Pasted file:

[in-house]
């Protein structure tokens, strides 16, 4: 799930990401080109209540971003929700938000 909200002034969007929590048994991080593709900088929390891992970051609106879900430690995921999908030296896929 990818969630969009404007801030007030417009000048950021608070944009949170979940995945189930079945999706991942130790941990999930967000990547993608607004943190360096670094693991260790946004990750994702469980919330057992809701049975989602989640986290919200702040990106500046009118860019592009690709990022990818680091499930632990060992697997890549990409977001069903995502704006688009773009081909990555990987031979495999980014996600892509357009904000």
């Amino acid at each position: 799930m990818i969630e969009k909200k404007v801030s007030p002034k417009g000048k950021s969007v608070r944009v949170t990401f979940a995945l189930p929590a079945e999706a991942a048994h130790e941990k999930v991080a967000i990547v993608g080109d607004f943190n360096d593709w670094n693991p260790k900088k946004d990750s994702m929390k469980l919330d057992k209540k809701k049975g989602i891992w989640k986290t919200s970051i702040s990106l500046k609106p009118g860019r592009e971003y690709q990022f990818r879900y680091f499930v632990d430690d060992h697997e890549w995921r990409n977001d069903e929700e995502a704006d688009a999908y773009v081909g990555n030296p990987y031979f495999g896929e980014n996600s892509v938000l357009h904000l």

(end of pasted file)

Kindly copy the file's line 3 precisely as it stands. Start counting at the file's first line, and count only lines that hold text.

């Amino acid at each position: 799930m990818i969630e969009k909200k404007v801030s007030p002034k417009g000048k950021s969007v608070r944009v949170t990401f979940a995945l189930p929590a079945e999706a991942a048994h130790e941990k999930v991080a967000i990547v993608g080109d607004f943190n360096d593709w670094n693991p260790k900088k946004d990750s994702m929390k469980l919330d057992k209540k809701k049975g989602i891992w989640k986290t919200s970051i702040s990106l500046k609106p009118g860019r592009e971003y690709q990022f990818r879900y680091f499930v632990d430690d060992h697997e890549w995921r990409n977001d069903e929700e995502a704006d688009a999908y773009v081909g990555n030296p990987y031979f495999g896929e980014n996600s892509v938000l357009h904000l």